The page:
I Didn’t Speak Dutch: 3 Ways to Creatively Love Our Neighbors

Today I’m thrilled to share Charissa Steyn and part of her story of living in the Netherlands. One thing I’ve been praying about in my own life is how I can love the people around me who might not seem like “my people.” Charissa provides some examples where she was on the receiving end.

I’m embarrassed to say this, but after two years of living in the Netherlands I never learned Dutch. At least not anything beyond “hoi, hoi” which is a typical greeting for hello or goodbye in the southern province.

Anytime someone would ask about how my Dutch was coming along I would mumble something about my lack of progress. I often wonder how our time here would have looked if I taught myself to carry on simple conversation in Dutch, put my kids in a Dutch preschool, or took language classes once a week. Would we have stayed longer or had stronger community? Perhaps.

But that didn’t stop my neighbors, Reen and Hannelie, from embracing us.  

An older couple in their sixties with three daughters and five granddaughters, they lived directly across the street from us in a house they’ve been in for thirty years. Our front windows faced each other, so we often waved from inside. They could peek in on our living room dance parties and we could see their dinner guests.

Although I feel like I failed at speaking their language, they attempted to speak mine, and in more ways besides English. They stepped over visible and invisible barriers and taught me what it looks like to love our neighbor even when we have little in common.

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One of the first things I remember is when Reen knocked at the door with a fresh baked apple tart in a deep dish. Who knew that a criss-crossed crust with a center of gooey cinnamon apples was the perfect recipe for winning over our hearts?

A simple apple tart on a dinner plate was the welcome mat for friendship. All they did was walk, knock, and smile. I am so thankful for their willingness to risk coming over to visit us unannounced because instantly a sense of belonging filled my heart even in a foreign country.

They reminded me that creatively loving our neighbors is as basic as taking the physical step of walking to their door with warm dessert in hand.


My kids and I spent countless hours staring out the front window where Reen and Hannelie’s house was in full view. They always had a bountiful display of flowers in bloom and a bench up against the house. Their front door should have been revolving because their granddaughters were constantly going in and out. In comparison to our house, there was always something happening at their place.

Even in the evenings the soft glow of their lamps or garden lights out back brought warmth into my often lonely, homesick heart. I noticed when they were gone too. The street felt strangely unfamiliar, and a frigid breeze seemed to whip down the sidewalk. I don’t know how to explain it other than they were a beacon of light, the epitome of a vibrant family.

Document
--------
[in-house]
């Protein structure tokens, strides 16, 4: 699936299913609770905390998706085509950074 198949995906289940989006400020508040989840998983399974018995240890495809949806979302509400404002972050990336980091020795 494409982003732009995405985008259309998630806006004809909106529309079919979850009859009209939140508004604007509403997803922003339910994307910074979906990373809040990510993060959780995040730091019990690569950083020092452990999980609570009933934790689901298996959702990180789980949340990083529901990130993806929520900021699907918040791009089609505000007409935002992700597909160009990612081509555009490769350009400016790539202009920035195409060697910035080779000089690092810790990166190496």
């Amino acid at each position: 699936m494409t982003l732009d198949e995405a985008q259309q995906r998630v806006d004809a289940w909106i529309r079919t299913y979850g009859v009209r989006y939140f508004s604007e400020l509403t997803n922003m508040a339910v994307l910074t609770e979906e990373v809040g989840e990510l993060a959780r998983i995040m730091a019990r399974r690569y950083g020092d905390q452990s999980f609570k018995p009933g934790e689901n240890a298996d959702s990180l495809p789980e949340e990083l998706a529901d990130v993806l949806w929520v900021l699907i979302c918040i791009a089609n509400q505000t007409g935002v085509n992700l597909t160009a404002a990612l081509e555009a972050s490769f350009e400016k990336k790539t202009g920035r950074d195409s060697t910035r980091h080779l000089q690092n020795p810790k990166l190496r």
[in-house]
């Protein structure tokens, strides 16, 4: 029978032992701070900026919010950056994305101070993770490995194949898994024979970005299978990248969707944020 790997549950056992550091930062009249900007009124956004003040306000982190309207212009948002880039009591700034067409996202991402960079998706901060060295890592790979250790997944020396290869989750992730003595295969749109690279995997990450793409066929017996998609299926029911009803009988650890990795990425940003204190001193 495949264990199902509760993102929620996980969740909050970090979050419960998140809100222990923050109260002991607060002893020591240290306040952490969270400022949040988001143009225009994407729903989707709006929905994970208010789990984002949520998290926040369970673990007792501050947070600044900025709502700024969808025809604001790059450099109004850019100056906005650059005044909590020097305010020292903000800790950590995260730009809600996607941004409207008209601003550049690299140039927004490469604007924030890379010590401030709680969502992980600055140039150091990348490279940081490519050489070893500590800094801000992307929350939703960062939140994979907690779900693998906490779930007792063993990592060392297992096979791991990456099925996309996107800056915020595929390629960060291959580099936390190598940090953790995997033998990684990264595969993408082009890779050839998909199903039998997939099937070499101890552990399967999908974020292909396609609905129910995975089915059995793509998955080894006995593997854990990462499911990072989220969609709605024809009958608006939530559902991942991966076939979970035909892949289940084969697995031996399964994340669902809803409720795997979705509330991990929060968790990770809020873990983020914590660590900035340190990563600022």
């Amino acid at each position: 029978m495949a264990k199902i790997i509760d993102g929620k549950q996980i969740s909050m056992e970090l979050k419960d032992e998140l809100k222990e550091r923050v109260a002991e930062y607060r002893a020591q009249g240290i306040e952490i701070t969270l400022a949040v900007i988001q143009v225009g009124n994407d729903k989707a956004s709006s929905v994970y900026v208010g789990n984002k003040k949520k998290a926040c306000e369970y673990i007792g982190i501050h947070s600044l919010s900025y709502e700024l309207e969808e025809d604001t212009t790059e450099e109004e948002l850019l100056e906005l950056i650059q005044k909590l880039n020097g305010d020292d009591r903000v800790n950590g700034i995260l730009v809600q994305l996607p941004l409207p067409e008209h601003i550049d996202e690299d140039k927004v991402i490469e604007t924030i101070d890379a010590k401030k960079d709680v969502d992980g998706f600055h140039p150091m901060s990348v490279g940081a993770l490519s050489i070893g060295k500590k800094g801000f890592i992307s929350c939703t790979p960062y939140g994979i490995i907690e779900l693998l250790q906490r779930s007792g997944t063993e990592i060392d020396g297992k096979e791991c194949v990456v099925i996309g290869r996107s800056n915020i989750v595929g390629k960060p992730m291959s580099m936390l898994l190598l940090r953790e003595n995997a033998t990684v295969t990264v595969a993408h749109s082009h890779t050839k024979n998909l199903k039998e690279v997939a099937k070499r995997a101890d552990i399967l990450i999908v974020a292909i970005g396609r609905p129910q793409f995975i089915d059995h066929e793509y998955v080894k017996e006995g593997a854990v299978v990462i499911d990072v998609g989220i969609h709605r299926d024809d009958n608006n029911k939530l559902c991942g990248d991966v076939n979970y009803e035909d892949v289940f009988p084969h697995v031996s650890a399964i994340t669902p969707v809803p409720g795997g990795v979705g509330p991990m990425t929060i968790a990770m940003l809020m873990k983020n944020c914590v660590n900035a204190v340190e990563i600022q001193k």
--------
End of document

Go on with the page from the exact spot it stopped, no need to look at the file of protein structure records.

Another reminder to me that creatively loving our neighbors looks like planting flowers in the front yard, radiating our own sunshine from within, and leaving our front door ajar.  

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Speaking of their door, they invited us into their house all the time. If I was walking home from the grocery store and they were outside, we stopped and chatted and inevitably they would ask if I wanted to come in. I regret not saying yes more often. We even got to sit in their award-winning backyard garden and drink tea. The twinkly lights, table and chairs, over-hanging trees, and tall flowers made for a secret, cozy refuge. I don’t remember what we talked about that night in our broken English exchanges, but I do know they genuinely wanted to know us, love on our kids, and make us laugh.

Although we were in drastically different seasons of life, they reminded me that creatively loving our neighbors looks like extending the invitation to come in, laugh together, and share stories of our seasons.

Whether it was hand-written notes in our mail box, loaning us their electric hedge trimmer or huge ladder, delivering surprises for the kids, or letting us sit on their couches for three hours one late evening when we got locked out of our house, they were my personal tutors in the art of loving my neighbor. I may not be leaving the Netherlands with fluent Dutch on my lips, but my heart is full.

It doesn’t need to take months or years. It doesn’t take Olympic size feats of faith. It doesn’t take an outgoing personality or brave soul. Reen and Hannelie taught me that love for my neighbor takes willingness, warmth, and welcoming invitations. Ultimately they showed me Jesus. A God who stepped over every barrier and learned to speak our language, even when we failed to speak His.

charissa head shotCharissa Steyn is a God-adventurer, wife to her South African sweetheart, and mama to three little explorers (ages 4,2, and 7 months). She’s also writer, hill runner, and creator of the Art of Adventure shop & blog where she encourages us as women to take tiny risks, wildly trust God, and leave our comfort zones to awaken to our own beautiful adventure with Him! You can find her on Facebook and Instagram.